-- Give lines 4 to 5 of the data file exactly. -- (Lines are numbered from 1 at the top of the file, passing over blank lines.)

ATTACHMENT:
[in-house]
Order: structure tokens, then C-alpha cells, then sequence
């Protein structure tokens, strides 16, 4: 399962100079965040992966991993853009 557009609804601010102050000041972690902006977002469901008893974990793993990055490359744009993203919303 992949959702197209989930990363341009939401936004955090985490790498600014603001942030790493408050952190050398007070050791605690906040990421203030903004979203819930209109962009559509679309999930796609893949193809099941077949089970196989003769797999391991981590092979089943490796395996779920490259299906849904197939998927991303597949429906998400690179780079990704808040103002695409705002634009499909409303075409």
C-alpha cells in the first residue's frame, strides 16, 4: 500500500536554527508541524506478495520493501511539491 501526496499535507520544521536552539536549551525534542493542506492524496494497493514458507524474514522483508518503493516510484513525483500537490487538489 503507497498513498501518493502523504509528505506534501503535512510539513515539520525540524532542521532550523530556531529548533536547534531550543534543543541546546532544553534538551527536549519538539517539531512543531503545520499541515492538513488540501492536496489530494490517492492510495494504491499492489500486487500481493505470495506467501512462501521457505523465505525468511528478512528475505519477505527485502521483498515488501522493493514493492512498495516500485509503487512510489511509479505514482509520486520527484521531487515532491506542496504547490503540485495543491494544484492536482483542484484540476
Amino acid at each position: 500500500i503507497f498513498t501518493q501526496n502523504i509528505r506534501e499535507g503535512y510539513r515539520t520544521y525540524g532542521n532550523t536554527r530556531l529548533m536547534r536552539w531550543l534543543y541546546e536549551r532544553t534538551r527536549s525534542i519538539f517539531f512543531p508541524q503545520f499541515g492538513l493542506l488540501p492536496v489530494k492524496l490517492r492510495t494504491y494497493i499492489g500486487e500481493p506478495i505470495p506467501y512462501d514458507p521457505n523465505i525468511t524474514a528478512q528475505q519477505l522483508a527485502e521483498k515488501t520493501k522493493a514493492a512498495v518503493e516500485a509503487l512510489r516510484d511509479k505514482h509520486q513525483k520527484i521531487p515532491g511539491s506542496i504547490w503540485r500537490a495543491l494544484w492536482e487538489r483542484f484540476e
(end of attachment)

C-alpha cells in the first residue's frame, strides 16, 4: 500500500536554527508541524506478495520493501511539491 501526496499535507520544521536552539536549551525534542493542506492524496494497493514458507524474514522483508518503493516510484513525483500537490487538489 503507497498513498501518493502523504509528505506534501503535512510539513515539520525540524532542521532550523530556531529548533536547534531550543534543543541546546532544553534538551527536549519538539517539531512543531503545520499541515492538513488540501492536496489530494490517492492510495494504491499492489500486487500481493505470495506467501512462501521457505523465505525468511528478512528475505519477505527485502521483498515488501522493493514493492512498495516500485509503487512510489511509479505514482509520486520527484521531487515532491506542496504547490503540485495543491494544484492536482483542484484540476
Amino acid at each position: 500500500i503507497f498513498t501518493q501526496n502523504i509528505r506534501e499535507g503535512y510539513r515539520t520544521y525540524g532542521n532550523t536554527r530556531l529548533m536547534r536552539w531550543l534543543y541546546e536549551r532544553t534538551r527536549s525534542i519538539f517539531f512543531p508541524q503545520f499541515g492538513l493542506l488540501p492536496v489530494k492524496l490517492r492510495t494504491y494497493i499492489g500486487e500481493p506478495i505470495p506467501y512462501d514458507p521457505n523465505i525468511t524474514a528478512q528475505q519477505l522483508a527485502e521483498k515488501t520493501k522493493a514493492a512498495v518503493e516500485a509503487l512510489r516510484d511509479k505514482h509520486q513525483k520527484i521531487p515532491g511539491s506542496i504547490w503540485r500537490a495543491l494544484w492536482e487538489r483542484f484540476e